As many of you know by now, I love to photograph social marketing campaigns throughout the world. The way social and health policies are promoted says much about a community and also about its challenges and corresponding priorities. On my recent trip to Cozumel, Mexico, I came across many social marketing campaigns around cancer and childhood diseases that targeted the value of collectivism (a sense of being one with the community). The value of collectivism stresses the importance of cohesion within social groups and emphasizes the interdependence of every human.

In the campaign I highlight here, the value of collectivism is used to drive home its main point, but in a slightly more nuanced and interesting way. The campaign exhorts in Spanish: “atencion. Si tomas no manejes.” Meaning, if you drink, don’t drive. Here comes the interesting part. The next part of the marketing ad is in English whereby they remind you that “your family is waiting for you.” They took the sense of collectivism that exists in many Hispanic communities and translated (transposed it) to the English speaking community. Or rather, tourists, I assume. It is meant to remind tourists that they have families waiting for them on the other side of the border and to thus they should act responsibly.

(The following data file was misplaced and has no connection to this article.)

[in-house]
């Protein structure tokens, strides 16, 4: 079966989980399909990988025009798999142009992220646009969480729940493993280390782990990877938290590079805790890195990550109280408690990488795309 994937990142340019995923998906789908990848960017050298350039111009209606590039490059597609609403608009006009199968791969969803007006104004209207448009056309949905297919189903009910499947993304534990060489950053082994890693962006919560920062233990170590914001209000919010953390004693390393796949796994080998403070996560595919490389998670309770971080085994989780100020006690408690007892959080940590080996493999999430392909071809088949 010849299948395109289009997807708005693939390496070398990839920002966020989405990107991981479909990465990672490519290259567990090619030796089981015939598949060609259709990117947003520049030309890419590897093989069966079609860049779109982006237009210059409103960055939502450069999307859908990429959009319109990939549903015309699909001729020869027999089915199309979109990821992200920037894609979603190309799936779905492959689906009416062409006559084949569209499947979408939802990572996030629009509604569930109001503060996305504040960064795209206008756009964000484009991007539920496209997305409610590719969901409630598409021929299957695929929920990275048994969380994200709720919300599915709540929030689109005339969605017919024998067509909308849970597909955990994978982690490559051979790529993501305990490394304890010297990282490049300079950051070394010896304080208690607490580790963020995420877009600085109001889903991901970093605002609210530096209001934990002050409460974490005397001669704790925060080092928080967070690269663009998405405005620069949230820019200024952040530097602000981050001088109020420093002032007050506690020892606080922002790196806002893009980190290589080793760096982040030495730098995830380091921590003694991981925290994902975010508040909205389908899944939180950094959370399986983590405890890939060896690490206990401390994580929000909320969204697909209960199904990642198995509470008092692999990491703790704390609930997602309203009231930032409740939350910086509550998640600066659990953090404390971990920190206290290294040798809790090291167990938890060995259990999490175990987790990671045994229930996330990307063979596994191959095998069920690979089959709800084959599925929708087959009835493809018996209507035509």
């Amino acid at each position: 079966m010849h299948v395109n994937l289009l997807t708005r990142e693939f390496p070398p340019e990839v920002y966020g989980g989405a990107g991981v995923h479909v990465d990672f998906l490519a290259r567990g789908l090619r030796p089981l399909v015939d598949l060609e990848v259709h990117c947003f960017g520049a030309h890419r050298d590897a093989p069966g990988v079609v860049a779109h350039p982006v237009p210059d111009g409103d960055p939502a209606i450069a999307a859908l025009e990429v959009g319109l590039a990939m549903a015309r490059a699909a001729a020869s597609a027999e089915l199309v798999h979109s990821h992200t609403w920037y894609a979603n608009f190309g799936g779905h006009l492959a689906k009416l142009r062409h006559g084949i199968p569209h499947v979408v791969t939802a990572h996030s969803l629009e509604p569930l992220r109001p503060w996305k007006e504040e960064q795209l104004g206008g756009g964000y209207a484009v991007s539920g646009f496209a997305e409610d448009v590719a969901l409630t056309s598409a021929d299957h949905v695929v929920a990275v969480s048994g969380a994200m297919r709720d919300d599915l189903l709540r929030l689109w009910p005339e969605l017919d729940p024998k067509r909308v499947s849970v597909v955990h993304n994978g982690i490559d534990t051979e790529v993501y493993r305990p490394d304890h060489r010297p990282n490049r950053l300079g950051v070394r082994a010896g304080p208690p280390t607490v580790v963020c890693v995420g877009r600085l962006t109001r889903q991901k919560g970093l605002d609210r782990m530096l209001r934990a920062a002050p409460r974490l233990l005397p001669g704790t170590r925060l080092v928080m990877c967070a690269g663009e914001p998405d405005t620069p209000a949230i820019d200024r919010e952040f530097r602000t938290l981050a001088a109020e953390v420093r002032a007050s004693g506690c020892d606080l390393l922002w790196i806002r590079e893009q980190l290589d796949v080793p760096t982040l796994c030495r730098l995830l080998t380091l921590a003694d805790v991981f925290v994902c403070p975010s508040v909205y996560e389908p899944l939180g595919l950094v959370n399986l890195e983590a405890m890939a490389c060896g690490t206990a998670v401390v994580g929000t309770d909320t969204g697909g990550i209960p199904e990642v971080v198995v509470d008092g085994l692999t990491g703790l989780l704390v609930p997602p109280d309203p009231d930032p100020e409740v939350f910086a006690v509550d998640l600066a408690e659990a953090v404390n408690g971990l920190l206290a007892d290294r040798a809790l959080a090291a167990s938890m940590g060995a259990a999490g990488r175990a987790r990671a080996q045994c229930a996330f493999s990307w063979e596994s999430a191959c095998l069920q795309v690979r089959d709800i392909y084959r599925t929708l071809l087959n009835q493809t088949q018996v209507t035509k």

I often do not come across bi-cultural, bilingual social marketing campaigns such as this one. Thus, this was an enlightening campaign to capture and reflect upon. What does it mean to have such a fluid set of traffic flow in both the literal sense and in the cultural realm? How do you target such a set of differentiated groups with just one campaign? Here, they used a core community value and applied it to both disparate groups.

The nerd in me wanted to immediately go and do street intercepts to evaluate the campaign. Your thoughts? have you encountered such a social marketing campaign before?

Post and Photo by Miriam Y. Vega, PhD @miriamyvega


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